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Smart Supply-Side Immigration Control

Over on the front page, I argue that a more intelligent and progressive approach to immigration would focus on the largely unregulated and substandard jobs that migrant workers fill, rather than on the individuals who work them.

It's a "big-think piece," and space required me to go short on the specifics. But clearly, a smart approach to immigration control would focus on both the demand and the supply.

On the supply side, a key issue is trade -- a subject near and dear to me for a long time. We see a lot of hyperbolic discussion of immigration, but virtually no acknowledgment of the way our trade policy and larger promotion of neoliberal orthodoxy worldwide fuel human migration.

A good way to understand the relationship is by looking at the history of immigration to America, and the tensions it has caused. There is always a modest flow of immigrants coming for all variety of reasons. That steady trickle doesn't lead to much acrimony among Americans. But that modest flow is occasionally punctuated by waves of mass immigration, and that's when people get touchy about the whole thing.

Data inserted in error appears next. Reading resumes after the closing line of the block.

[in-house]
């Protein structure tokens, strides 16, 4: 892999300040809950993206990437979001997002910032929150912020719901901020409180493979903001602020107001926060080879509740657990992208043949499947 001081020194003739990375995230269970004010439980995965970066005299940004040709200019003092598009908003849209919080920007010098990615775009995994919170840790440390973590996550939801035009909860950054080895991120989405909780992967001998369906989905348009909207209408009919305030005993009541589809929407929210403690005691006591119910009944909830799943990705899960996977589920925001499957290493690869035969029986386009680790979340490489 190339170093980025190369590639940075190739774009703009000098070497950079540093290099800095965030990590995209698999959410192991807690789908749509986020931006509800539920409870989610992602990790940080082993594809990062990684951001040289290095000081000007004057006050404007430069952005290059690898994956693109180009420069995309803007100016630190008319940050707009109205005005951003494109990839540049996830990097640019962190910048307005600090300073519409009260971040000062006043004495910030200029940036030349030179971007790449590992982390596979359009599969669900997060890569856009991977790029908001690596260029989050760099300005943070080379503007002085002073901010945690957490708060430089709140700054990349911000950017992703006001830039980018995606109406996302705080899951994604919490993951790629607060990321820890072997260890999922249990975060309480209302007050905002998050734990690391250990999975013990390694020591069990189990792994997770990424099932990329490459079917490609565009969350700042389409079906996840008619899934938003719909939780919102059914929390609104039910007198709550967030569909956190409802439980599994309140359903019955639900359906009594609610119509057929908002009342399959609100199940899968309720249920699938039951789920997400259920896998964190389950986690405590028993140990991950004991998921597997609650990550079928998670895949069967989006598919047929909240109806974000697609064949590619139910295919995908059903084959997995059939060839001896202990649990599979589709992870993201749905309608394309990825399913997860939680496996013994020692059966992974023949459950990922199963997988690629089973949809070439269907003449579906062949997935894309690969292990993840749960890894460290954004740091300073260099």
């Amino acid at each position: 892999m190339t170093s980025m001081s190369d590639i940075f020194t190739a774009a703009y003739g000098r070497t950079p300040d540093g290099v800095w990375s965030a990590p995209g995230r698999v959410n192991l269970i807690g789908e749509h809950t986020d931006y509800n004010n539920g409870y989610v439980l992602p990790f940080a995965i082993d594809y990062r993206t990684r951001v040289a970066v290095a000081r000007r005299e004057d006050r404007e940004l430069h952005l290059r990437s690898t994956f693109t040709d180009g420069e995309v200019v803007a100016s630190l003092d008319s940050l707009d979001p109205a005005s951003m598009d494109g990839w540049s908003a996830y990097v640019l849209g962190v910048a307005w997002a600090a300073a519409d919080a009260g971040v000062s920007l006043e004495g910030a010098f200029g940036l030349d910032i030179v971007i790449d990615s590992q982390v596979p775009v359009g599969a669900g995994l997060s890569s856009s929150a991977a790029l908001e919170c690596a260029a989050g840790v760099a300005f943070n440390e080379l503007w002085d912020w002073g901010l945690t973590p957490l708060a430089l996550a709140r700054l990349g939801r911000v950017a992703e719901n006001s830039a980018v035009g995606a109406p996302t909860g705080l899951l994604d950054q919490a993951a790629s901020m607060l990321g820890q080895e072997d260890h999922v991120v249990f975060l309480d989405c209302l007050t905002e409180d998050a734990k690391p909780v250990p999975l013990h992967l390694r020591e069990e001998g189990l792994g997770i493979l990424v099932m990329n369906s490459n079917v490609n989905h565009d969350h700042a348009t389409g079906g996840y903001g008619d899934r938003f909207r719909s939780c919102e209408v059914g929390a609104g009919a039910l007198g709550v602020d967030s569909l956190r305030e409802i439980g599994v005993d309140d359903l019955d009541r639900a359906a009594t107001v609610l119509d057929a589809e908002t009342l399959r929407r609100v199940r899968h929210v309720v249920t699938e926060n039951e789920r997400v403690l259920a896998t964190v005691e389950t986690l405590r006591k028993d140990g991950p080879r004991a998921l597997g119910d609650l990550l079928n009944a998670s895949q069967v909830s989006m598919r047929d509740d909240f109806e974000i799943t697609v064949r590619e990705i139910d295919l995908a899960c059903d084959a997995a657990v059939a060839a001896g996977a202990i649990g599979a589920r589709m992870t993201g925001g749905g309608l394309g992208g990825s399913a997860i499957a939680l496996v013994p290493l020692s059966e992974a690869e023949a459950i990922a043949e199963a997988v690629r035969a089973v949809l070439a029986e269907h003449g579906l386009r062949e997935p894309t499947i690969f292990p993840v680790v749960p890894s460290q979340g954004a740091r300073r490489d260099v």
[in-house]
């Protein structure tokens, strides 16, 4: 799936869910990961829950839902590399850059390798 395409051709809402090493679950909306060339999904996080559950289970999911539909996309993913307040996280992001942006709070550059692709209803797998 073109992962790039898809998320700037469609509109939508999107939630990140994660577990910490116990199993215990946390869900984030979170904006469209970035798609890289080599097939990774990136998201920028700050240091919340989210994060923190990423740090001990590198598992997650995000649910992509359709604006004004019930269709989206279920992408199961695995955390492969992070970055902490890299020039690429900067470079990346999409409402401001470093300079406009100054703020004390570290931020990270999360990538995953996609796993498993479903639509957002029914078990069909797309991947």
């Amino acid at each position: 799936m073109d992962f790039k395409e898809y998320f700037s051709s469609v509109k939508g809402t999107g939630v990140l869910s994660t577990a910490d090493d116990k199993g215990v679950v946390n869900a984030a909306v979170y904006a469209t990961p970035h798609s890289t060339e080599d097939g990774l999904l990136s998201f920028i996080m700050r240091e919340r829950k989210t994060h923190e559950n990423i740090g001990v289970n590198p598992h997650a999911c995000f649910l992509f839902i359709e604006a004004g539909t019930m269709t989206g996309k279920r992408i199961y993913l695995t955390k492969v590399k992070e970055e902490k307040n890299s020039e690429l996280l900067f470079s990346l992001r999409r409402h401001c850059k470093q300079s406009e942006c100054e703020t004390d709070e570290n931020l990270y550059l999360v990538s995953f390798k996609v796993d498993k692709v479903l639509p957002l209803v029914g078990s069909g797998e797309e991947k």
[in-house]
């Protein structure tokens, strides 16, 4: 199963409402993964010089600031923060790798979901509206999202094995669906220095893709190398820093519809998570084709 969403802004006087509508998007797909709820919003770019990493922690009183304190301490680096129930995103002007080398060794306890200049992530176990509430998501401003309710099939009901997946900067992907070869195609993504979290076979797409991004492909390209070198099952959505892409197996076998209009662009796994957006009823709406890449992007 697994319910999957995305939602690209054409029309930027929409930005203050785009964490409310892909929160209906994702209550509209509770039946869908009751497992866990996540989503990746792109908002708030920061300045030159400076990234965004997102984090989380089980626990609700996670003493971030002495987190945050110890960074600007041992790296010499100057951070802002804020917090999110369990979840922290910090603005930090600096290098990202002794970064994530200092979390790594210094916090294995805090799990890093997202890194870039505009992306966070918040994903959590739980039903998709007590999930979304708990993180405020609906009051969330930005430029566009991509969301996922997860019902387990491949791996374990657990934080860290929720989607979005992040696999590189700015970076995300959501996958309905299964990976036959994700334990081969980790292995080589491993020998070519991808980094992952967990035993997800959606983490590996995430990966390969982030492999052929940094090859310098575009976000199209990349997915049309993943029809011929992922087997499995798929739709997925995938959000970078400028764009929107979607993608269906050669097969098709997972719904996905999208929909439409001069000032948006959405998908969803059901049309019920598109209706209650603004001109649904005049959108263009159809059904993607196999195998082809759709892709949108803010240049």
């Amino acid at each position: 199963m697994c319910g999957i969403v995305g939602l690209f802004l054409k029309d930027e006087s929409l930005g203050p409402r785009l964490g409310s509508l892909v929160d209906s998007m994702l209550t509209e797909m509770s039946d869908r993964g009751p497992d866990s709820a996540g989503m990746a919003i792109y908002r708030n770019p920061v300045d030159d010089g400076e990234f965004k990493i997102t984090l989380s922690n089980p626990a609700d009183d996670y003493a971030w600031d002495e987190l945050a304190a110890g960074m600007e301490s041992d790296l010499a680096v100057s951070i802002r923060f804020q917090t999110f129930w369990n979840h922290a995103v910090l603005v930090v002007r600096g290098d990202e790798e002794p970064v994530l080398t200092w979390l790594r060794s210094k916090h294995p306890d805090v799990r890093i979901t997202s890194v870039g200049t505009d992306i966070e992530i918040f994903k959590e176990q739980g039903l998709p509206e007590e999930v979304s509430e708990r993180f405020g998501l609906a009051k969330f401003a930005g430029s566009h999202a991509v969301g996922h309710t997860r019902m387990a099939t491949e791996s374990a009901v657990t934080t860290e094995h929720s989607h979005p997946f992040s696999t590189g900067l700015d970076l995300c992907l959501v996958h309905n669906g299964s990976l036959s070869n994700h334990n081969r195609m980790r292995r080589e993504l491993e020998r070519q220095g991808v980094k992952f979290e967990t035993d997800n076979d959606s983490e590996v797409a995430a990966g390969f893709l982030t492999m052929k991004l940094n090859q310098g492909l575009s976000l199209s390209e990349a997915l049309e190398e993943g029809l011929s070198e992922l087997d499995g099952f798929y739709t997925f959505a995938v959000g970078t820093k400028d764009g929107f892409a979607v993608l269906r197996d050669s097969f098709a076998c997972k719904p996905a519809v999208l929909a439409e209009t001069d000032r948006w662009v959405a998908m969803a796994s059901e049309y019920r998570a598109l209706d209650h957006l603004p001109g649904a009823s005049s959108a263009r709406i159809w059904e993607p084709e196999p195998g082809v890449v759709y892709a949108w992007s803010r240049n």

While individuals have all sorts of reasons for choosing to emigrate, those peaks -- "waves" is a good word to describe them -- always come in response to a shock somewhere else in the world. Those shocks might be a civil war, a natural disaster, a famine or an economic collapse.

Our trade policy, and the larger economic ideology we promote aggressively around the world, both contribute to these kinds of economic shocks and limit other governments' responses to them.

The current wave of elevated immigration began in the 1990s, and a large share of it has come from Mexico. A number of factors are in play, but a good way to understand my point is that much of today's Mexican immigration started with corn.

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